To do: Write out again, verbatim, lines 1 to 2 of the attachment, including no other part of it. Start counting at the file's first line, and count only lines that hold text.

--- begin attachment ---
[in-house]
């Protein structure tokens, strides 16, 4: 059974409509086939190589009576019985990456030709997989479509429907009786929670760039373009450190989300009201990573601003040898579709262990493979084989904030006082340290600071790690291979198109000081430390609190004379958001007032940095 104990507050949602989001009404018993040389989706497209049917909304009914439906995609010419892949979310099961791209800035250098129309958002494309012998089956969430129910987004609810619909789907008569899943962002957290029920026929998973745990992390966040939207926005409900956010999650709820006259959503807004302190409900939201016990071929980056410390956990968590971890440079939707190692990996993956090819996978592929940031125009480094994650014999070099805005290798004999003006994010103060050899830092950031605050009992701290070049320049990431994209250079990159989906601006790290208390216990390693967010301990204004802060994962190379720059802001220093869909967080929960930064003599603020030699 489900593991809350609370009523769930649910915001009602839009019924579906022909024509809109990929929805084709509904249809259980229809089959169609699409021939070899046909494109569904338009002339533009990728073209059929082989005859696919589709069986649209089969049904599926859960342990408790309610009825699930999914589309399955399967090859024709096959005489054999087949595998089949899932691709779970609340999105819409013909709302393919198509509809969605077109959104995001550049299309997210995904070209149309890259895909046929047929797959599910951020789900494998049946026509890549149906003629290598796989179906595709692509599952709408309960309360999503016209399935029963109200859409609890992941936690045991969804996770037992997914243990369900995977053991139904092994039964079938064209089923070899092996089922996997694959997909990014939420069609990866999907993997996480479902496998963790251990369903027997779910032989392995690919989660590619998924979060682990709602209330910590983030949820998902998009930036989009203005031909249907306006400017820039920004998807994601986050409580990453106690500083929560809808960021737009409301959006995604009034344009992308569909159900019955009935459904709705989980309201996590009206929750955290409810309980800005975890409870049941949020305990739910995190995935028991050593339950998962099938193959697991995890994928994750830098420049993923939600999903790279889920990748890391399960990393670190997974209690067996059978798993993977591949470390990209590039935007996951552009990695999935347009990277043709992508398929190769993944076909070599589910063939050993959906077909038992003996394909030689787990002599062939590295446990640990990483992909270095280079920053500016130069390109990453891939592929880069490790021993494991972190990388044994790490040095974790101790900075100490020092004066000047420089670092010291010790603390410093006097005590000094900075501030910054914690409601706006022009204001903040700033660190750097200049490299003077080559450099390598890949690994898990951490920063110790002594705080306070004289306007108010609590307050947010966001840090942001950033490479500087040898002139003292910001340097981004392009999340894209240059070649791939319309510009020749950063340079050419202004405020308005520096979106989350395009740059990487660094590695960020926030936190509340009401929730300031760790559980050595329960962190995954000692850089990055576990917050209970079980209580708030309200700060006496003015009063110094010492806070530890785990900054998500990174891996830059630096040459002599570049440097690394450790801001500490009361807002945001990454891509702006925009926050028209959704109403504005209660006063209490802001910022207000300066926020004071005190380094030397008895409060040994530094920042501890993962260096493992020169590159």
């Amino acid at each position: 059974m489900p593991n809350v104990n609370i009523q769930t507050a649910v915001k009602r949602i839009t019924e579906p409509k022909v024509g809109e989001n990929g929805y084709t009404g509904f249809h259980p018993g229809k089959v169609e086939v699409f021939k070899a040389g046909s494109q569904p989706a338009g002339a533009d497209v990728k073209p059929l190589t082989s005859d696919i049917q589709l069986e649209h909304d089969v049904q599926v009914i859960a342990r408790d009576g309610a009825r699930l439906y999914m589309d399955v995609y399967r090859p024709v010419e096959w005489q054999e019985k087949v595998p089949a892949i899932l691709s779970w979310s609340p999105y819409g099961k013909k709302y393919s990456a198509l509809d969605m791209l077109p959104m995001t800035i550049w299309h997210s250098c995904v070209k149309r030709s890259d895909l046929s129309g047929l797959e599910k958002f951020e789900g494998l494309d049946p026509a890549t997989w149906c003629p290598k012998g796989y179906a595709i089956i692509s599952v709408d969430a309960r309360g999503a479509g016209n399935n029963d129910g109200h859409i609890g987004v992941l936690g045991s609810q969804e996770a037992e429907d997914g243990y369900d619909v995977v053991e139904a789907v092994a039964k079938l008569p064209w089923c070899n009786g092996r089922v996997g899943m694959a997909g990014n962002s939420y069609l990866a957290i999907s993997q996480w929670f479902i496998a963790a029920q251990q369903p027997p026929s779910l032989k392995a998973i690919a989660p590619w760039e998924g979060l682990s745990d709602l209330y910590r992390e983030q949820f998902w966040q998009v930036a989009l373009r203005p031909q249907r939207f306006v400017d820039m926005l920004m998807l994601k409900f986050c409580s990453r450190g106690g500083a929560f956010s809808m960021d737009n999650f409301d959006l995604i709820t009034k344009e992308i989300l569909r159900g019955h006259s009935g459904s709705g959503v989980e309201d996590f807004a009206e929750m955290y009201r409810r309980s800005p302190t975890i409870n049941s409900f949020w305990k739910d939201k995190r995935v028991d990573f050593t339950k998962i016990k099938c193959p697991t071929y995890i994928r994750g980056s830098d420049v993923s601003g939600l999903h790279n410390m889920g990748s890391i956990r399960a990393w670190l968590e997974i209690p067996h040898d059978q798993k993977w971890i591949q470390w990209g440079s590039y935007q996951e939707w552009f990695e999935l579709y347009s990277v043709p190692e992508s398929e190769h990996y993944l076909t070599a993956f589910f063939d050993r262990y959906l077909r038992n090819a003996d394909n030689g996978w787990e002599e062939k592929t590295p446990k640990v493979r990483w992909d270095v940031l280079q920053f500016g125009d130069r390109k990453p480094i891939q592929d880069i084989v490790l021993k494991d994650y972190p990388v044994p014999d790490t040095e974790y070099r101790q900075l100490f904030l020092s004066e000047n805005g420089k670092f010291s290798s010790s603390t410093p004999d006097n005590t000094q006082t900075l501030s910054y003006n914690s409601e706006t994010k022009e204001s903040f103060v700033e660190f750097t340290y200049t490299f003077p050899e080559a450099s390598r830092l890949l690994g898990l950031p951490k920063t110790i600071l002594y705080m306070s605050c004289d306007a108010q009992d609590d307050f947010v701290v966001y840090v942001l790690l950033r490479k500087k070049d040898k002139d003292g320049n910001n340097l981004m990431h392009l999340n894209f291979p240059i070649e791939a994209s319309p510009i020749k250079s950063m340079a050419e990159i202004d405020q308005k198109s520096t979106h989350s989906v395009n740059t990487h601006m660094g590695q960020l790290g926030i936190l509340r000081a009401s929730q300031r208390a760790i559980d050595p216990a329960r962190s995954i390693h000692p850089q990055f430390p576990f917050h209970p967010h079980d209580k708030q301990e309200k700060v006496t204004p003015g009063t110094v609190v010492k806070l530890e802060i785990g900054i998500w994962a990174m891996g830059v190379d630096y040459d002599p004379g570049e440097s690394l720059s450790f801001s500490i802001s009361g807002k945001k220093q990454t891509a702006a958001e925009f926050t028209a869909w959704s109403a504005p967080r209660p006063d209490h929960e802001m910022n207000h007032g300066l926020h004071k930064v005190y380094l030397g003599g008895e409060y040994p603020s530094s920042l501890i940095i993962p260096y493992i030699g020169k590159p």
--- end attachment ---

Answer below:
[in-house]
């Protein structure tokens, strides 16, 4: 059974409509086939190589009576019985990456030709997989479509429907009786929670760039373009450190989300009201990573601003040898579709262990493979084989904030006082340290600071790690291979198109000081430390609190004379958001007032940095 104990507050949602989001009404018993040389989706497209049917909304009914439906995609010419892949979310099961791209800035250098129309958002494309012998089956969430129910987004609810619909789907008569899943962002957290029920026929998973745990992390966040939207926005409900956010999650709820006259959503807004302190409900939201016990071929980056410390956990968590971890440079939707190692990996993956090819996978592929940031125009480094994650014999070099805005290798004999003006994010103060050899830092950031605050009992701290070049320049990431994209250079990159989906601006790290208390216990390693967010301990204004802060994962190379720059802001220093869909967080929960930064003599603020030699 489900593991809350609370009523769930649910915001009602839009019924579906022909024509809109990929929805084709509904249809259980229809089959169609699409021939070899046909494109569904338009002339533009990728073209059929082989005859696919589709069986649209089969049904599926859960342990408790309610009825699930999914589309399955399967090859024709096959005489054999087949595998089949899932691709779970609340999105819409013909709302393919198509509809969605077109959104995001550049299309997210995904070209149309890259895909046929047929797959599910951020789900494998049946026509890549149906003629290598796989179906595709692509599952709408309960309360999503016209399935029963109200859409609890992941936690045991969804996770037992997914243990369900995977053991139904092994039964079938064209089923070899092996089922996997694959997909990014939420069609990866999907993997996480479902496998963790251990369903027997779910032989392995690919989660590619998924979060682990709602209330910590983030949820998902998009930036989009203005031909249907306006400017820039920004998807994601986050409580990453106690500083929560809808960021737009409301959006995604009034344009992308569909159900019955009935459904709705989980309201996590009206929750955290409810309980800005975890409870049941949020305990739910995190995935028991050593339950998962099938193959697991995890994928994750830098420049993923939600999903790279889920990748890391399960990393670190997974209690067996059978798993993977591949470390990209590039935007996951552009990695999935347009990277043709992508398929190769993944076909070599589910063939050993959906077909038992003996394909030689787990002599062939590295446990640990990483992909270095280079920053500016130069390109990453891939592929880069490790021993494991972190990388044994790490040095974790101790900075100490020092004066000047420089670092010291010790603390410093006097005590000094900075501030910054914690409601706006022009204001903040700033660190750097200049490299003077080559450099390598890949690994898990951490920063110790002594705080306070004289306007108010609590307050947010966001840090942001950033490479500087040898002139003292910001340097981004392009999340894209240059070649791939319309510009020749950063340079050419202004405020308005520096979106989350395009740059990487660094590695960020926030936190509340009401929730300031760790559980050595329960962190995954000692850089990055576990917050209970079980209580708030309200700060006496003015009063110094010492806070530890785990900054998500990174891996830059630096040459002599570049440097690394450790801001500490009361807002945001990454891509702006925009926050028209959704109403504005209660006063209490802001910022207000300066926020004071005190380094030397008895409060040994530094920042501890993962260096493992020169590159």